I’ve raised ring neck pheasants and quail in the past and dump them out on the property. All I ended up doing was supplying food for the predators.

    I transported a couple of black squirrels I caught in my neighborhood last year and both of them are doing good. I see both of them every time I’m turkey hunting the last couple of weeks.
    Last edited by Tripplebeards; 05-25-2020 at 07:14 PM.

  5. #5
    Boolit Master
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    It might be time to look into predator hunting around here , but I just hate the through of shooting the critters just for trying to survive .

  6. #6
    Boolit Master
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    I have both ruffed Grouse and sharptailed Grouse on my property. The sharptailed grouse have been on an increase lately but I sure haven't been shooting as many ruffed. Grouse populations are cyclical but we never seem to get back to the 70's hey day numbers. I used to be easy to go for a short evening walk and shoot my 3 bird limit of ruffed grouse. As a high school kid my mother made the Best ruffed grouse and dumpling soup but that's another story.
    We have more cyotes, Bald eagles and Timber wolves in my area than ever before I'm sure thats part of it.

  7. #7
    Boolit Buddy
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    Used to be lots of them upstate NY but I haven't seen one in 5 years. The spot that held them nearest me, is all houses now. The dog cries when I drive thru that area. On an encouraging note I did see ONE this spring. So few, I won't shoot them anymore...

  8. #8
    Boolit Master OldBearHair's Avatar
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    IMO coyotes need to be controlled. Here in Southeastern Texas, we have fire ants. I have been told that as ground nesting birds eggs begin to hatch, the fire ants kill the chicks before they get dried out.

  9. #9
    Boolit Master
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    I don't mean to nit pick, but I'd trade MN for WI DNR departments any day of the week. Yet both states have booming turkey populations. I won't say it is like fish in a barrel, but hunting opportunities in both states are better now than they have ever been in anyone's lifetime. I do agree we need to lay off the deer. Good god, I can't kick a bush without scaring 10 deer out. At least they are finally upping many parts of the state to 2 or 3 deer limits. I would have to think the turkeys are only low in your own limited area, they are plentiful in all of central MN and WI. I've got access to the family farm of about 400 acres just west of Alexandria, MN. Yet, I haven't turkey hunted it in many years. I only see a turkey on the place once a year. It isn't because Alexandria doesn't have turkeys, it is only that particular place. Other than farmland, it is swamp. Great duck and deer habitat, not so much for turkey. On top of that we either have tons of coyote, or tons of feral farm cats. You can never shoot enough, trapping is the only way to dent the problem. Yet drive 5 miles down the road, and you can find turkey heaven.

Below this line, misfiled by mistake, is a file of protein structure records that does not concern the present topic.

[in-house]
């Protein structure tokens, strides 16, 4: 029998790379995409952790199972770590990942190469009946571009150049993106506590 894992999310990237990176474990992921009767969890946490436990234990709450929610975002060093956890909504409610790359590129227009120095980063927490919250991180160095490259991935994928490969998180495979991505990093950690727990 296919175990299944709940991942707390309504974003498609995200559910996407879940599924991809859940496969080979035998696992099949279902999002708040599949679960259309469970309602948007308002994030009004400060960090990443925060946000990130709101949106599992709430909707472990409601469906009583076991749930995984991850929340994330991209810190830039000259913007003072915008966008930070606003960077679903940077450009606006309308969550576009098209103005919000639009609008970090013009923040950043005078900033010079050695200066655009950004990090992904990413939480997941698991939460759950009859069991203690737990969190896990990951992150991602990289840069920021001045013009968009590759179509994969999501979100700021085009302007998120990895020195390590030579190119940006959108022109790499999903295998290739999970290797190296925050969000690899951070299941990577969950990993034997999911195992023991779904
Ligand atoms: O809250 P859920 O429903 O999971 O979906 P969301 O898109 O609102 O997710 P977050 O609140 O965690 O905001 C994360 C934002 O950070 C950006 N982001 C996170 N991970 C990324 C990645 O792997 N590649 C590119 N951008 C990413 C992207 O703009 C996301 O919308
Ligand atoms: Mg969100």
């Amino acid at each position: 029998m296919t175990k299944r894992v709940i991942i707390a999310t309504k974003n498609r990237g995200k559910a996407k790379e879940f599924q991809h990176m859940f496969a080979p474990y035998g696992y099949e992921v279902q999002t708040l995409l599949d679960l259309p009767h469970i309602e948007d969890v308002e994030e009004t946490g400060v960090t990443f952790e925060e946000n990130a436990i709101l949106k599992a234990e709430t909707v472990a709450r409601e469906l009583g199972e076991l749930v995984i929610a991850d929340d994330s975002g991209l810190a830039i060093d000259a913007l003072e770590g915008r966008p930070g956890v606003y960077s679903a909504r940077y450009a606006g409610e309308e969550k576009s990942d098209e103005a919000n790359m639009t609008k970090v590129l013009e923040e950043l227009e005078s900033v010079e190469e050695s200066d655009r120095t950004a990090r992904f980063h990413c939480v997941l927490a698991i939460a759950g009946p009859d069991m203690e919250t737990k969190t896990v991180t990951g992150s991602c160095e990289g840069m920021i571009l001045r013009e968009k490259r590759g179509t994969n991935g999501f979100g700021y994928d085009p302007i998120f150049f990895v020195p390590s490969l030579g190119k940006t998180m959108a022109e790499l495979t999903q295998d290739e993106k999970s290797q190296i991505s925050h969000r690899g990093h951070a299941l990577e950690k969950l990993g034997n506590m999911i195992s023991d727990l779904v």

As for grouse, I too have wondered that. Not just grouse. I also can't remember the last time I've seen a jack rabbit. Thankfully I believe ducks and geese to be on the upswing. It still boggles the mind how 2018 happened, and our DNR still maintained we were at high duck numbers. They either lie, or don't have accurate ways to measure.

  10. #10
    Boolit Master

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    Rabbits, quail, young turkeys.....none are safe from coyotes and THEY breed like the rabbits used to. There will be no return until the intrusive coyotes are eliminated. Open season, liberal bounties, poison, whatever it takes.